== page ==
Facet Joint Syndrome: Source of Your Back or Neck Pain?

Facet joints connect your vertebrae together. They provide a smooth slippery surface allowing you to bend and twist. And they limit your range of motion just enough to prevent accidental injury of your spinal cord.

When they hurt, it can seriously impact your ability to move normally. A painful cervical facet joint can immobilize your neck, cause an ache in your shoulder, and force you to turn your whole body just to look left or right. Pain from a lumbar facet joint may leave you unable to stand up straight, hunched over while you walk, and suffering a deep ache from your buttocks to the back of your thighs. Doctors call this common diagnosis facet joint syndrome.

Facet joints are a common source of back and neck pain. In fact, lumbar facet joints are implicated in nearly a third of chronic lower back pain cases and nearly half of all chronic neck pain cases when no herniated disc is present.

But before you blame your facet joints for your back or neck pain, let's first remember a syndrome is not the same thing as a cause. Even our family's children's dictionary accurately describes a syndrome as "a group of signs or symptoms that together indicate a particular disease or condition."

Doctors often use a facet joint block (an injection of anesthetic into the facet joint) to isolate the source of pain. Then they'll turn around and use it to "treat" the pain too. Isn't that a little like saying your flat tire has low air pressure, so just roll it around the corner and we'll pump some more air into it? Excuse me, but let's pull the nail out and patch the hole first guys!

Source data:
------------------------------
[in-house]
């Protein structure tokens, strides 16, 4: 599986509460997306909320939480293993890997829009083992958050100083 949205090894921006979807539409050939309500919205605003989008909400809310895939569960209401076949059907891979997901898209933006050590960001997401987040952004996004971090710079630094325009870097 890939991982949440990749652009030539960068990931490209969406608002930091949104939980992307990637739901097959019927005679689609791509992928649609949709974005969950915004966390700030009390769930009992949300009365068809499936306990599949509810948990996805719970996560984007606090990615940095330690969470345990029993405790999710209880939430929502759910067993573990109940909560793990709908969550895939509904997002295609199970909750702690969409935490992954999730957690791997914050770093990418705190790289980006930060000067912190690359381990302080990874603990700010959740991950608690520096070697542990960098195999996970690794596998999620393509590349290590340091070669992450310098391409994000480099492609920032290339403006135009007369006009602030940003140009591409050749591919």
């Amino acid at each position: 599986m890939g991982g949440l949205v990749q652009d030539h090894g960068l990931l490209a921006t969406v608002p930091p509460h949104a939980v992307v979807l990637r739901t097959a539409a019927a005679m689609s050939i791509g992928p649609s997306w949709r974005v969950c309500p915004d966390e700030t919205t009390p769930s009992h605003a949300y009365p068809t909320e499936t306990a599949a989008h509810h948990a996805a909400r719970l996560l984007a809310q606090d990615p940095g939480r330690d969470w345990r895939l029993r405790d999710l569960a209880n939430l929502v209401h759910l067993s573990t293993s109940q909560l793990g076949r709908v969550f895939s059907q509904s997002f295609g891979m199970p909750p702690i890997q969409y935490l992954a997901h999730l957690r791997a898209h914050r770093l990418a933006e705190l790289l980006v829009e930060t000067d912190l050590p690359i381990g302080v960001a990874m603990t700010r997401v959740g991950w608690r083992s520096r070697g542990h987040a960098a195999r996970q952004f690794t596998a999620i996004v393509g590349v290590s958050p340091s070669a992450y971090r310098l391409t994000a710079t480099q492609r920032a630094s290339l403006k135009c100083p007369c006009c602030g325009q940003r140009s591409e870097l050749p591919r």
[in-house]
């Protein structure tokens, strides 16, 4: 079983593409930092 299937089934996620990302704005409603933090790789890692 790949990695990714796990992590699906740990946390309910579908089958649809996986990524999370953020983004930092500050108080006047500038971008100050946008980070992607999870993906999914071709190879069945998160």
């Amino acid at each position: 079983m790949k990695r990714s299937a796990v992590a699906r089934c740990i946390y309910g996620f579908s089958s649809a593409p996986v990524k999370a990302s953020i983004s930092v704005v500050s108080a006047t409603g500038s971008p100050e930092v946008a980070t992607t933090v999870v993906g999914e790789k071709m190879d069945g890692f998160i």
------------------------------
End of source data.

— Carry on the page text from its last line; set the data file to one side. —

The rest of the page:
Again, facet joint pain is a symptom of a problem. While we want to end the pain, the only way to keep it from returning is to find and correct the underlying cause. Since the root problem varies from one individual to the next there is no one single treatment that works for everyone. It will take some effort on your part to resolve the problem but isn't a lifetime free of the cycle of pain, doctor visits and repeated facet joint injections worth it? If you're ready to end the cycle of pain, here's what I recommend:

Short-term pain relief (while you find and correct the root problem):

* Heat therapy - while a heating pad may help, it won't give you the deep penetrating heat that can really relieve the ache. I highly recommend a far infrared heating pad which can penetrate 2-3 inches deep for effective pain relief.

* Celadrin-based pain relief cream - while many off-the shelf creams may help, Celadrin is the only pain relief cream ingredient I've ever seen with a 100% success rate in relieving joint pain.

* Natural anti-inflammatories - Inflammation is almost always related to painful facet joints. Use safer natural anti-inflammatories as a healthy alternative to dangerous NSAIDs.


Suggested therapies for finding and fixing the cause of your facet joint syndrome:

* Muscle-Balance therapy - Restoring your body to a neutral, balanced and stable state is critical for your long-term pain relief. That's what muscle balance therapy helps you accomplish.

* Trigger-point therapy - Trigger points have been proven to be directly responsible for 75% of all pain. Eliminating your trigger points should be a priority for pain relief.

* Inversion therapy - Inversion therapy helps your body reseat misaligned facet joints by relieving pressure and allowing the joints to simply "slip" back into the correct position.

* Watch your diet - Avoid inflammatory foods - typically anything processed, high fat, high sugar, or including refined grains are inflammatory. Be sure to take a good multi-vitamin.

* Emotional troubleshooting - When all else fails, evaluate your emotional life. Sometimes stress and emotions keep otherwise helpful treatments from working. This may just be the final step you need for relief from your facet joint syndrome related pain. Here's a video you might find helpful.


Jesse Cannone is co-founder of the Healthy Back Institute and author of "The 7 Day Back Pain Cure". Get the facts on what's really causing your pain here http://www.losethebackpain.com/conditions

Submitted by:

  • Name: Jesse Cannone, CPT, CPRS
  • Date: 4/26/10 at 06:34
  • Email: articlescannone@yahoo.com
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